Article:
Walter G. Alexander II, 1943

Photograph of Walter G. Alexander II, Tuskegee Airman

Photograph of Walter G. Alexander II, Tuskegee Airman, in 1945.

Walter Gilbert Alexander II was born in 1922 in Petersburg, Virginia. He was born into a family with multiple generations of doctors who migrated from Virginia to New Jersey following a chain migration pattern. Alexander was named for his great uncle, Walter Gilbert Alexander—a Virginia-born physician and politician who settled in Orange, New Jersey, and became the first African American elected to the New Jersey state legislature in 1920. Alexander’s father was a dentist who decided to relocate to New Jersey to join other members of the family; he was active with the NAACP. His mother attended Fisk University and worked as a social worker for the City of Orange.

In 1943, Alexander became the first African American student to graduate from the Rutgers School of Engineering. After graduation, he first went to Los Angeles for an engineering job with Douglas Aircraft and then decided to enlist in the war effort. He completed pilot training at Tuskegee just as World War II was coming to an end in 1945. He was commissioned as a second lieutenant with the Army Air Force, but did not fly a combat mission. After his discharge from the military, he struggled to find an engineering job in the swollen post-war job market in a profession that only offered African Americans very limited opportunities.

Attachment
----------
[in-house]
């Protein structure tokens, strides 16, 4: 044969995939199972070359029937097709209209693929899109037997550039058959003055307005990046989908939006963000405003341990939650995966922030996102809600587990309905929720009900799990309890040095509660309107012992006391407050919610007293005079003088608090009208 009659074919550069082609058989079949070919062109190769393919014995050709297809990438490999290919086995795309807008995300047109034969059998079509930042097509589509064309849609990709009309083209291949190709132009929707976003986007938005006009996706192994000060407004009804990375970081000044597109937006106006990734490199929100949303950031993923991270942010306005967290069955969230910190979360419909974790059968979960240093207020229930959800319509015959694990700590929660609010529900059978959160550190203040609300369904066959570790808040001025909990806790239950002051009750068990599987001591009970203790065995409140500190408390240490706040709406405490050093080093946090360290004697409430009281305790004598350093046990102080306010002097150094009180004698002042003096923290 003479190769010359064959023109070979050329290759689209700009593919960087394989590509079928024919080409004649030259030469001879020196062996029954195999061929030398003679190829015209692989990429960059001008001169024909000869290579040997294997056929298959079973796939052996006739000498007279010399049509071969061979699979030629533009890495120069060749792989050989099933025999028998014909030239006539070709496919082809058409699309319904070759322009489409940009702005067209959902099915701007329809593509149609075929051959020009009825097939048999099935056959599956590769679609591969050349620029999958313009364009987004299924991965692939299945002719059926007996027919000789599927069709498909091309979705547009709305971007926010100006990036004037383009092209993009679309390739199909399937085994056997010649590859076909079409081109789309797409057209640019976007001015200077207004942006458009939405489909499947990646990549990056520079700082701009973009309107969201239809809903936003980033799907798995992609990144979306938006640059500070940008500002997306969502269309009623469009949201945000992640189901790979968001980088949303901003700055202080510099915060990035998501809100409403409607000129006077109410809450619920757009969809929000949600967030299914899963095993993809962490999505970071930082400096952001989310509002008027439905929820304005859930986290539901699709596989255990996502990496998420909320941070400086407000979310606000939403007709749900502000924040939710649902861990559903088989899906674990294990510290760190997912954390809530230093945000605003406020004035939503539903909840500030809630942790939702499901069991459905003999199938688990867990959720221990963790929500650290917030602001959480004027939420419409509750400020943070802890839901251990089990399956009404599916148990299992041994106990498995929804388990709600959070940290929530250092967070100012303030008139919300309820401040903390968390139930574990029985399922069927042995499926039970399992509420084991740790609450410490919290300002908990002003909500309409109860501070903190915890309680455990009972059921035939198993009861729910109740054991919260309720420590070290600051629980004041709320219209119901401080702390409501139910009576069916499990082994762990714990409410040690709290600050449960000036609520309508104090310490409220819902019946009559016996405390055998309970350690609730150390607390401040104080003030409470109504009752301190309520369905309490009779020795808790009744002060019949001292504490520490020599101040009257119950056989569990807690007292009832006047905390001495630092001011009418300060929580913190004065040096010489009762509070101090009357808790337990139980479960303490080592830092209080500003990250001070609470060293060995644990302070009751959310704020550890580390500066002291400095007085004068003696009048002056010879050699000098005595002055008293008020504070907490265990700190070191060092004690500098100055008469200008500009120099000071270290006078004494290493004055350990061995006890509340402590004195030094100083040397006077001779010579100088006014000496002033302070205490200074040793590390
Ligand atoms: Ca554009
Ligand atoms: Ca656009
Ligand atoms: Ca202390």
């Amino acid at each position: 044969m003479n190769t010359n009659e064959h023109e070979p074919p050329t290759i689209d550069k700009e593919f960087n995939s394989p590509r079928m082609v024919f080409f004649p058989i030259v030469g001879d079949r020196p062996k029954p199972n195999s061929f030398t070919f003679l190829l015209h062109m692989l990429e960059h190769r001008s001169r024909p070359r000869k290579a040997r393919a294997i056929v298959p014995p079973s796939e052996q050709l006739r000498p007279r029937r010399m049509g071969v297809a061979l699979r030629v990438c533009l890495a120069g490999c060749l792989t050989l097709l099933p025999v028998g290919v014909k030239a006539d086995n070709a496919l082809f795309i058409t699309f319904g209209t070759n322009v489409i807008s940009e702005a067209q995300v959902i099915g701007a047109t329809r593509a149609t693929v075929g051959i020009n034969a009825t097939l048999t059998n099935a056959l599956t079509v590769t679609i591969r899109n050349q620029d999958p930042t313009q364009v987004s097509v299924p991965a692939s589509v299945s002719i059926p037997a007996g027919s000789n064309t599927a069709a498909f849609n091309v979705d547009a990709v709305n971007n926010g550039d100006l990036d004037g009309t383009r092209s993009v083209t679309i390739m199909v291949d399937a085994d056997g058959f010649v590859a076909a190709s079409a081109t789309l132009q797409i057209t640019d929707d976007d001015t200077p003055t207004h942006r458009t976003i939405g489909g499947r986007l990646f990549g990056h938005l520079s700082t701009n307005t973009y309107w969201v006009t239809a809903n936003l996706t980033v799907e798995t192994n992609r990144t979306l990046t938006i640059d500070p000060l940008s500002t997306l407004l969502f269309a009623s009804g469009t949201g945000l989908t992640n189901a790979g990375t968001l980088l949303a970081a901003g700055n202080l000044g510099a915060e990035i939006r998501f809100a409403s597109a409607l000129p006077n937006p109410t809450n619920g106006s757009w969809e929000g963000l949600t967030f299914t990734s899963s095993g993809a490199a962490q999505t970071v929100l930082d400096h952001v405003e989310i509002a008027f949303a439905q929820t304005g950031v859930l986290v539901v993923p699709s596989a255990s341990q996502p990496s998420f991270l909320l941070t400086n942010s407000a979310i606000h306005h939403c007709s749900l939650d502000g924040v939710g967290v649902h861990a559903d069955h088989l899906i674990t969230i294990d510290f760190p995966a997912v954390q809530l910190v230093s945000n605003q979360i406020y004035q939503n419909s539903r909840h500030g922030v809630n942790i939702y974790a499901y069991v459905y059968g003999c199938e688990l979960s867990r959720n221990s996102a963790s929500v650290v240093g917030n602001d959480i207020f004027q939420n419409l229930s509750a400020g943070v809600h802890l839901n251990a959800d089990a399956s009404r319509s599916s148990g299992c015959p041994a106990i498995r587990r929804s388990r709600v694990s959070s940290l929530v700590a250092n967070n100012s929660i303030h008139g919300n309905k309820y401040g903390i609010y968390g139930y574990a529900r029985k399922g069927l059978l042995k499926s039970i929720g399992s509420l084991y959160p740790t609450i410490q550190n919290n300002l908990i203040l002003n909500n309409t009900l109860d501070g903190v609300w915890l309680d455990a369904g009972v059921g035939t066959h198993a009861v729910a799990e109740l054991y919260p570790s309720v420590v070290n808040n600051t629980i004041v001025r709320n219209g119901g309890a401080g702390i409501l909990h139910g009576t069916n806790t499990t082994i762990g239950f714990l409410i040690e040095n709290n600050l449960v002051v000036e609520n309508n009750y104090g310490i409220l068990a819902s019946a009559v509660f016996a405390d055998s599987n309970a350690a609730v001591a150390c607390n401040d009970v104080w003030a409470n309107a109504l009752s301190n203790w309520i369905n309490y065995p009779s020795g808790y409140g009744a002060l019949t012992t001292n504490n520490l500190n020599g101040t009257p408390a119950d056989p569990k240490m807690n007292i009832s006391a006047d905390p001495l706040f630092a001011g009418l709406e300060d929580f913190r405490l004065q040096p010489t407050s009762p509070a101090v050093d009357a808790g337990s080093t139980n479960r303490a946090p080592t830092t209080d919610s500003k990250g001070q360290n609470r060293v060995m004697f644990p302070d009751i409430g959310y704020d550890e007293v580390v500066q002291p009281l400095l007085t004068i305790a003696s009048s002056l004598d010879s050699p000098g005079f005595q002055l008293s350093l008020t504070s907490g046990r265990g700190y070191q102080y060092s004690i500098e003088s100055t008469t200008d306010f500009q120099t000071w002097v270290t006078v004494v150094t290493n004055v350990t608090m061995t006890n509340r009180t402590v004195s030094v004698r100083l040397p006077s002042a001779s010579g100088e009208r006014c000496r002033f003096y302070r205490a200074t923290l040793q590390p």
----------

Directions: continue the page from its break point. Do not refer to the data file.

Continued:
Alexander then decided to fulfill his father’s long-held hope of carrying on the family legacy in medicine. He went to dental school at Howard University and graduated in 1952 with a doctorate in dental surgery. He returned to New Jersey to practice dentistry. Twenty years later he once again added another “first” to his list: this time becoming the first African American to serve on the New Jersey State Board of Dentistry from 1972 to 1977. He continued practicing dentistry until 2007.

In the final years of his life, Walter G. Alexander II was honored twice by Rutgers alumni organizations. He was inducted into the Hall of Fame of the Rutgers African-American Alumni Alliance in 2007. Then in 2009 he was inducted into the Rutgers Hall of Distinguished AlumniHe passed away shortly after this in 2009.